We cannot allow the government to portray itself as the party of education or the champion of the vulnerable children who are currently forced to stay away from school.
The Conservative party has shown consistently – through education reforms, benefit cuts and cuts to the funding for schools and children’s services – that it does not genuinely have the welfare and life chances of children at the heart of its governing mission. We cannot allow it to use school closures to pretend that it does. Education is central to any version of socialism or social democracy worth having and standing up for these children is Labour’s natural role.
There are clearly times when the level of infection in the country and the potential impact on health and the NHS means that schools must close. This is not a decision taken on the merits of the school environment but on the level of contacts in the community, of which schools are clearly a significant aspect. However, the decision to close schools should never be advocated without a real understanding of the consequences it brings.
So whilst recognising the need for school closures, we must unashamedly be the party of education. We need to highlight the terrible consequences of school closures and the complete failure of government to put proper mitigations in place as well as calling out the decisions which over the last decade have meant that families in poverty are so dependent on schools – not just for education but to meet the basic requirements of their children.
We all know that there is a deep education gap in our country. Those who start life with advantages continue to accumulate them and progress more easily through life; boosted by good early development. They eventually achieve higher grades and higher levels of education in more elite institutions before going on to earn more and live longer lives. Many of these children would be able to thrive even if their education were left solely to their parents: the input of schools is not the ‘make or break’ factor in their development.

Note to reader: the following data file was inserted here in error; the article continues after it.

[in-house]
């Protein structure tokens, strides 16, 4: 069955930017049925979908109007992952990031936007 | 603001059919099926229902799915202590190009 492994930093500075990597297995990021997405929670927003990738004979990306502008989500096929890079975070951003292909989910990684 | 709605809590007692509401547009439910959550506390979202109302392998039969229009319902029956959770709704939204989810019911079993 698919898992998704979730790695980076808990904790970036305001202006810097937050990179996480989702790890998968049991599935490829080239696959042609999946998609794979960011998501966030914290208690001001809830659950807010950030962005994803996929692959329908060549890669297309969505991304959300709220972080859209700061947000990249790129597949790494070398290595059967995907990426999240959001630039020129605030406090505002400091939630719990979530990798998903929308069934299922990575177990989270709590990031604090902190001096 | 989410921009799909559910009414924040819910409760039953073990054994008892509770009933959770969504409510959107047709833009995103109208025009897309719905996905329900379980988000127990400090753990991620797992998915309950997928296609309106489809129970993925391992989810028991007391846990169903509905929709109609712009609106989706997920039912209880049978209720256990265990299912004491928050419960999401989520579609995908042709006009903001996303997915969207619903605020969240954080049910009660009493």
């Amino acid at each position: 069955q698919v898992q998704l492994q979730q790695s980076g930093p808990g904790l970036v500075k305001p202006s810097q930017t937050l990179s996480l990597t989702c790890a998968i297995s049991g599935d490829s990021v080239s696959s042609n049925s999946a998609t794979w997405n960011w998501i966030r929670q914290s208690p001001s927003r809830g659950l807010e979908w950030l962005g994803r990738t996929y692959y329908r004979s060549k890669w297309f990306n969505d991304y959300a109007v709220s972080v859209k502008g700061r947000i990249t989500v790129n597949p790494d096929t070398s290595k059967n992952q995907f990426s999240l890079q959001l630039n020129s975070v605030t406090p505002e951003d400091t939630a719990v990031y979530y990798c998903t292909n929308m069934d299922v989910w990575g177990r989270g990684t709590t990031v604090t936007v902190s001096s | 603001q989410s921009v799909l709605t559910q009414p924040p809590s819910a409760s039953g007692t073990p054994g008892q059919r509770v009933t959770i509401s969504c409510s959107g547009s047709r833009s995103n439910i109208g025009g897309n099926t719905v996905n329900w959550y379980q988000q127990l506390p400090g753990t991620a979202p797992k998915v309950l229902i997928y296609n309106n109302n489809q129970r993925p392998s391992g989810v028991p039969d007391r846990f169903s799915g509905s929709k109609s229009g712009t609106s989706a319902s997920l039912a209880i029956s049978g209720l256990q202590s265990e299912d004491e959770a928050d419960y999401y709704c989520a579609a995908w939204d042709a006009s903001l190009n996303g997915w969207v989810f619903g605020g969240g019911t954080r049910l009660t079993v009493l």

But for many more children, schools are the key education input and their outcomes are dependent on the quality of the education they get from the school system. We consistently see primary schools close educational outcome gaps from foundation stage to high school transition and despite the huge inequalities in society they go some way to ensuring that children have equal access to the skills and learning they need to progress in life.
Closing schools takes away that equalising influence and leaves pupils more exposed to the effects of inequality in their backgrounds. On top of the physical barriers to good learning at home, such as the lack of space to work or digital access and the unavailability of books and resources, some parents may not have enough time or enough knowledge to teach their children effectively.
Of course, schools are doing a lot of work even when ‘closed’. They are open for the children of key workers and to some of the most vulnerable groups – those with additional needs and those who have involvement with social services. Yet in a city like Manchester, where 50 per cent of our children grow up in poverty, this still means that there are a high number of struggling families who are nowhere near the government definition of ‘vulnerable’ and even those groups which meet the definition might be deterred by the stigmatising nature of the offer to them.
We should be worried enough about school closures on the basis of the devastating impact on outcomes. But we are also seeing the consequences of a decade of cuts to family services. For too many families, schools are a fundamental part of the welfare state and one which they cannot cope without. The well-publicised debate over free school meals highlights just one way in which families in poverty rely on schools being open – not just to educate their children, but to survive.